The early years of Comics’ Bronze Age was an exciting and formative time for me as an occasional reader of DC comics. I was a Marvel fan primarily but I’d followed Kirby’s violent and scary Fourth World tetralogy and was sampling the revamped Superman stable. This morning’s post feature no DC Giant comics, per se, but looks at the period when World’s Finest, like other DC books in 197-1972, expanded its page count to carry Golden Age reprints.
A feature cleverly named “Bureau of Missing Heroes/Villains” presented characters from the Forties who hadn’t been reintroduced in the Schwartz/Fox titles of the Sixties, like Tarantula or Tweededum and Dee. Also, the traditional World’s Finest team of Superman, Batman and Robin had been ousted and WF was a Superman team-up book, like DC Comics Presents in the late 70s and early 80s.
One of my favourite, star-spanning Neal Adams covers
This issue was, yet again, bought for me as an eight-year-old during my stay in Stonehouse Hospital. It was only for a week in late May, 1972, but my mum and dad thoughtfully brought me a couple of comics from the hospital cafeteria every day.
Peril of the Planet-Smashers teams Superman with the god-like Dr. Fate against a trio of alien lamas who want to destroy the Earth in their quest for enlightenment. I’ve been critical of Len Wein’s penchant for Silver Age nostalgia but he crafts “plain vanilla” comics superbly. He’s the only real equal to Roy Thomas in DC’s Seventies stable.
Wein not only throws in a cameo for Zatanna– the second time I’d “met” the Maid of Magic- he’s also thoroughly researched Fate, mentioning1940s enemy Mayoor and depicting the Wonder Wizard’s civilian occupation as a surgeon. I think this is the only time I’ve seen Kent Nelson in that role but it’s one that was authentically “Golden Age”. The enigmatic Dr. Fate has a real impact in this Dillin/Giella production, as he would in Wein’s JLA/JSA stories. If it wouldn’t have damaged the Bronze Age Justice Society irreparably, Dr. Fate would have made a legendary Leaguer.
The Inside Story of Robotman: my introduction to the Golden Age Mechanized Marvel. This is a murky, atmospheric short; other Robotman stories are bright, colourful adventures with dull plots. But I still prefer the manic Cliff Steele of the Doom Patrol.
The Spectacular Crimes: the only story I’ve ever read about the Ghost Patrol: three spectral pilots with shape-changing powers. Think Deadman crossed with Elongated Man. This is a slight, breezy adventure by Infantino.
The WF team are reunited (sans Teen Wonder) for issue 211:
Another striking (if misleading) Adams cover. V much like the figures bookending the logo.
Fugitive From the Stars: a typical preachy, heavy-handed effort by the overrated Denny O’Neil. Militaristic aliens come to Earth to retrieve a beautiful female criminal who is really a peace protester. Batman goes to Kandor to retrieve her while Superman engages the warlike aliens.
The story opens with a lyric from Bob Dylan’s 1965 song “Desolation Row” -it feels both a self-conscious gesture and at the same time, really unhip, given it’s seven years old already. The tough guy dialogue is also grating: ” While you were serenading yourself with lip music, I tunneled beneath you!” However, the World’s Finest team work well together, even if The Batman has the lion’s share of the limelight.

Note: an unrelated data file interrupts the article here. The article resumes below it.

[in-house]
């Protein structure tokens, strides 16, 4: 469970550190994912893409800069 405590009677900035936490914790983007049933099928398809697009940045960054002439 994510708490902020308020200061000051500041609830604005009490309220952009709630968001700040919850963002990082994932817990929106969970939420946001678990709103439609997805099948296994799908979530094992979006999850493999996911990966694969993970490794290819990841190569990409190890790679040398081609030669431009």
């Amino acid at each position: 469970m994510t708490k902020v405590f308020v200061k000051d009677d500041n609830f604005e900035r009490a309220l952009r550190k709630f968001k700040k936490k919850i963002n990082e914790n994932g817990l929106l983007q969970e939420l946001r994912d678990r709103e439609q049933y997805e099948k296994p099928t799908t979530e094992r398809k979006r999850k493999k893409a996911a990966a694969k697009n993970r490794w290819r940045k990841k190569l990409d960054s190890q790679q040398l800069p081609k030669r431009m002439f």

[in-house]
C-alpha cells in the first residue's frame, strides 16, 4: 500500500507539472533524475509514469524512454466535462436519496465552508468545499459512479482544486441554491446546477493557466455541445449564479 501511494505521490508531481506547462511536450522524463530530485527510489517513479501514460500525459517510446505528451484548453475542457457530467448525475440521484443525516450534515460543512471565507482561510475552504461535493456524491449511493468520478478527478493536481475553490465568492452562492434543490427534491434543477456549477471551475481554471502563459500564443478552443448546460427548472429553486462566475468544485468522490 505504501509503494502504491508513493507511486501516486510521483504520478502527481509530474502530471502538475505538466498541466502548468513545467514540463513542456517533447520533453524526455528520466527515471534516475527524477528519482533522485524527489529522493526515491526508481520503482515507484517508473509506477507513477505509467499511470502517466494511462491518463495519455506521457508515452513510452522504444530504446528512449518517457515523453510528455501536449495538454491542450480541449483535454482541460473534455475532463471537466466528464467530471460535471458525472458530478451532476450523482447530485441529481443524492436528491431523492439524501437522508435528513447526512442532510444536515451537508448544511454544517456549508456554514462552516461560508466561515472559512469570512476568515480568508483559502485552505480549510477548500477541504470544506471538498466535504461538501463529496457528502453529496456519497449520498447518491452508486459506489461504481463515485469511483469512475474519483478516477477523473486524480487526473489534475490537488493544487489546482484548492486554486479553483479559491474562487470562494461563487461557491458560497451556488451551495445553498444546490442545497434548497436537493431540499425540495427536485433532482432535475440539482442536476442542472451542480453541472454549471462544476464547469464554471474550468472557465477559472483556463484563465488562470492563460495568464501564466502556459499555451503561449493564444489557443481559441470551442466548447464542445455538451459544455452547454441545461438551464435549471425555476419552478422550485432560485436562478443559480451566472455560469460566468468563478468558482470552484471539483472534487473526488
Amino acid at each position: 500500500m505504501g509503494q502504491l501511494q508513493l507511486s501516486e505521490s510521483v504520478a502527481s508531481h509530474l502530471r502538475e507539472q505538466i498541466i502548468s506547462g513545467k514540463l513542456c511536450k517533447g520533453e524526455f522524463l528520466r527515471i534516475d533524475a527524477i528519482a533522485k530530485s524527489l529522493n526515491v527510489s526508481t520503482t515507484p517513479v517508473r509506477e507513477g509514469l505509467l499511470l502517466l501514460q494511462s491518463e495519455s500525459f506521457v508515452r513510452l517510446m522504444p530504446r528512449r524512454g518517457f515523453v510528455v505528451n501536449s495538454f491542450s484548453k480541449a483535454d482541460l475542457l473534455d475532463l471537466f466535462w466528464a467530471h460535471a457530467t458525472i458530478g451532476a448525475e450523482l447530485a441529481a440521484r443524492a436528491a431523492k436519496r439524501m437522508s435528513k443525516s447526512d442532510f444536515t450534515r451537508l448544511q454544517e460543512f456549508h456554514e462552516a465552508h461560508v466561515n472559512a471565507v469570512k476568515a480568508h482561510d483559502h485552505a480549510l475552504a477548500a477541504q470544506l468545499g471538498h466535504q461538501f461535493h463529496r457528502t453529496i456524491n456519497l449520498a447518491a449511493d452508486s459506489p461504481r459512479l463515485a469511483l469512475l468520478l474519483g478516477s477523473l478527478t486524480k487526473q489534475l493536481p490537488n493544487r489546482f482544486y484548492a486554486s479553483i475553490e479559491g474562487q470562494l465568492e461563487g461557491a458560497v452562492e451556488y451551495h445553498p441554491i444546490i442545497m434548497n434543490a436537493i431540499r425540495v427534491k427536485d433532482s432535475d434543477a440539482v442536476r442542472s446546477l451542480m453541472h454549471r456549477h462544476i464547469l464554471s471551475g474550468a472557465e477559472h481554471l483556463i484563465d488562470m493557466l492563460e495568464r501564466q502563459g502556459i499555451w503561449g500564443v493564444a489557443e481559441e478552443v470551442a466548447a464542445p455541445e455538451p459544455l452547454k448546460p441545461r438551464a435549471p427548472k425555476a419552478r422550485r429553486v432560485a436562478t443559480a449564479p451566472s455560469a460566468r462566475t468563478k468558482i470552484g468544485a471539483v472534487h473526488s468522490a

Supergirl has a brief cameo where she’s either a tiny figure or her back is turned to the “camera”; given the scarcity of her appearances in Dillin’s JLA, I wonder if he simply disliked drawing her? The art has a hyper-realistic feel that lifts the reheated Star Trek plot.
The Harlequin: this reprint is one of my favourites, introducing the Golden Age Green Lantern‘s “loving enemy”, the Harlequin. Like Timely’s Miss America, the Harlequin wears glasses but her “mocking, gleaming spectacles” give her hypnotic powers. Armed also with a battering-ram mandolin, secretary Molly Maynne attempts to win the interest of the superhero she feels is her “match”.
Molly is a victim of male prejudice and thwarted romantically because of her athleticism. Aside from her passionate, reckless personality, we can also assume she has the technical skills to create her gimmicks. Her costumed identity is initially a radio drama character. She then comes to life in a cinematic sequence when the Harlequin figure on Molly’s calendar crashes through a window. Despite a dramatic climax with an explosion in a department store, Molly Maynne lives to fight another day. She has a heroic streak, ultimately aiding the JSA against the Justice Society but will only snare her man many decades in the future.
In the 70s, the Harlequin was an alternate identity for Bob Rozakis’ campy Joker’s Daughter and then a murderous villainess in late 80s Infinity Inc. Incidentally, after all the brouhaha about Earth-2‘s gay Alan Scott, it’s worth noting that Roy Thomas had toyed with introducing a gay male Harlequin (possibly also the stand-up comedian character mentioned in Amazing Heroes?)
But with her ability to control men, her weakness for punning and her habit of ending up behind bars, Molly Maynne reminds me of another tricky red-head: Doctor Who’s old lady, Professor River Song!
The 52- page era of DC ended because sales had declined, by comparison with Marvel and the experiment rebounded, leaving the House of Ideas as top dog for years. As we’ve seen, however, the Golden Age reprints became the selling point of the Super-Spectacular line. Our next post will check out the collapse of the Super-Spec era as we revisit 1975, stopping off in 1980…
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